The Consumer Federation of America has come out swinging infavor of the Department of Labor’s proposed fiduciaryrule.

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In its latest foray, CFA has targeted three separate argumentsmade by the financial industry against the proposed rules, sayingthat rule makers can “safely ignore” them “as the last gasp effortsof industry to maintain a status quo that has been hugelyprofitable for them, but far less beneficial for the workingfamilies and retirees who struggle to afford a secure andindependent retirement.”

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That was how Barbara Roper, director of investor protection atCFA, opened her statement at the public hearing. She went on toexplain.

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The first argument, she said, is that the industry “supports abest interest standard, just not the apparently fatally flawed bestinterest standard” that is currently being deliberated.

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Following that argument, she said, industry representatives“argue for broad new exemptions” for certain segments of themarket, which would “recreat[e] ... precisely those loopholes thisrule was intended to close.”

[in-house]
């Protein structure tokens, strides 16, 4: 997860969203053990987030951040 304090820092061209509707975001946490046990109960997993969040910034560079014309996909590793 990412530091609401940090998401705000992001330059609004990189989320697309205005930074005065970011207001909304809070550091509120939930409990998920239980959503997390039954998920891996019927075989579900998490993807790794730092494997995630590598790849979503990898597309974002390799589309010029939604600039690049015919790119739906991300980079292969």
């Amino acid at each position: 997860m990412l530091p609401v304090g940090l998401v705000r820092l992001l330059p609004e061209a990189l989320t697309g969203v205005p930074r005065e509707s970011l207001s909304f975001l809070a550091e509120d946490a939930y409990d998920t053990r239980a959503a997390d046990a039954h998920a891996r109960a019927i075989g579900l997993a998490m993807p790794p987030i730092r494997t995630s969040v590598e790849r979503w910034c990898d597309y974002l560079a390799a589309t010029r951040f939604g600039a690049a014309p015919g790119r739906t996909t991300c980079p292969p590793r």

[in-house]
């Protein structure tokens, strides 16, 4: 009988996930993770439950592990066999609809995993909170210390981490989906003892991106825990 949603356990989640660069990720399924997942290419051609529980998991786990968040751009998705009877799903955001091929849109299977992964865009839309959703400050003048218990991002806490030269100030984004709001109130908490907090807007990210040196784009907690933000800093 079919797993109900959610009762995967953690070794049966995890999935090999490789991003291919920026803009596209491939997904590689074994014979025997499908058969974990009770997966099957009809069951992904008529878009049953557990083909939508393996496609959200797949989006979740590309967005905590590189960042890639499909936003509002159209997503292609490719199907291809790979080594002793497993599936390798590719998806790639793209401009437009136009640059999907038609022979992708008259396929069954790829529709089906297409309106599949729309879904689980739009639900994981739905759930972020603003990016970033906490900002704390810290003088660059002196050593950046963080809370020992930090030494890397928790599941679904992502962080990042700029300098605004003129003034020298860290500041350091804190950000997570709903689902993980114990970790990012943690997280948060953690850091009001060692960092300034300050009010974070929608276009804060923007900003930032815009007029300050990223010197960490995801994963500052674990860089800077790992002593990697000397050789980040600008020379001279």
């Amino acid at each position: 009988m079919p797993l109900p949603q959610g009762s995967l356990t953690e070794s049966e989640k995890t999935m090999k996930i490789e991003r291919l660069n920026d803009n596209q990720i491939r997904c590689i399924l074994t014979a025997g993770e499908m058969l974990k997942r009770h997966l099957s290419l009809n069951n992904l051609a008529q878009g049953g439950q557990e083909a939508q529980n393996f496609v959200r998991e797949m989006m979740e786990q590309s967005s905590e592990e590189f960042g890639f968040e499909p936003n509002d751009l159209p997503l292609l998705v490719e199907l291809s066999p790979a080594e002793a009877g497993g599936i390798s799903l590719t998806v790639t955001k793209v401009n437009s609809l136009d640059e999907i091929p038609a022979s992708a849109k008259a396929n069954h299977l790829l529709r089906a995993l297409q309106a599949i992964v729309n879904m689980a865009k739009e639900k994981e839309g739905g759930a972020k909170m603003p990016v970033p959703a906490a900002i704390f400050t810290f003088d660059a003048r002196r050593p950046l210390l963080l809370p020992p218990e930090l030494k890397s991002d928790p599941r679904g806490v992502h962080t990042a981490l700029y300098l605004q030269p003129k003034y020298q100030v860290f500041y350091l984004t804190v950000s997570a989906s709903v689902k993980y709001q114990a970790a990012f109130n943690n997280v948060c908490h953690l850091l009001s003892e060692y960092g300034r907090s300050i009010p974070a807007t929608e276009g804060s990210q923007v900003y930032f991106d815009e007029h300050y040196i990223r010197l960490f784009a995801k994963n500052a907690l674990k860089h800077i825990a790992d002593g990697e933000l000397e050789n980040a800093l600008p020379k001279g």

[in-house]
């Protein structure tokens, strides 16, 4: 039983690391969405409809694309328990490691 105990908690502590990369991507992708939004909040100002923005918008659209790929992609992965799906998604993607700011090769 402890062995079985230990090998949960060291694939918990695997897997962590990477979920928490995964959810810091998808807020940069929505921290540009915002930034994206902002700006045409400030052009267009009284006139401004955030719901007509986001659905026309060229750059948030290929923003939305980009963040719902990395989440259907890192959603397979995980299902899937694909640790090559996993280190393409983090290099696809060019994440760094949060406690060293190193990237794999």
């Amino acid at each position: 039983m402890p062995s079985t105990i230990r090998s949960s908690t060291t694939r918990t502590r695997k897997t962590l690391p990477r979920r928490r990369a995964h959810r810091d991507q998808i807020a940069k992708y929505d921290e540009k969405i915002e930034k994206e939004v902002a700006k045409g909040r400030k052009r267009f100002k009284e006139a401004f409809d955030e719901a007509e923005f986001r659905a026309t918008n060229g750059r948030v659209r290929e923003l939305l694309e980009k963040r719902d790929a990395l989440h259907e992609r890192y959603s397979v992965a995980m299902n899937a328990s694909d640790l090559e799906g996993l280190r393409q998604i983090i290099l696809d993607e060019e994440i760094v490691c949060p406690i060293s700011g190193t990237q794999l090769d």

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Read: DOL fiduciary rule opponents shiftstrategy

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She also called out FINRA for “basically suggest[ing] that‘best interest advice’ and ‘suitable advice’ are really just twodifferent names for essentially the same thing.” Roper added, “Ican assure you that that’s not how investors see it.”

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The second argument concerned the call for DOL to “step asideand let securities regulators take the lead” to “avoid ...confusion....”

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However, Roper said, because DOL “has gone out of its way toincorporate securities law principles as it was crafting thisrule,” it has come up with something that “the SEC could do farworse than follow the Department’s lead” on “if it does eventuallyget around to drafting a fiduciary rule for the securitiesmarkets.”

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The third argument concerns the issue of whether “many brokerswill simply stop serving this market,” leaving investors,particularly “small savers,” in the lurch or paying high fees foradvice.

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Read all coverage on the proposed DOL fiduciaryrule

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Roper cited the regulation of all fee-based accounts as advisoryaccounts by the SEC. Industry representatives made “exactly thesame arguments,” but “[b]rokers didn’t stop offering the accounts.On the contrary, there’s more money in fee-based accounts atbroker-dealers today than ever before.”

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Read: ICI has harsh words for DOL-proposedfiduciary rule

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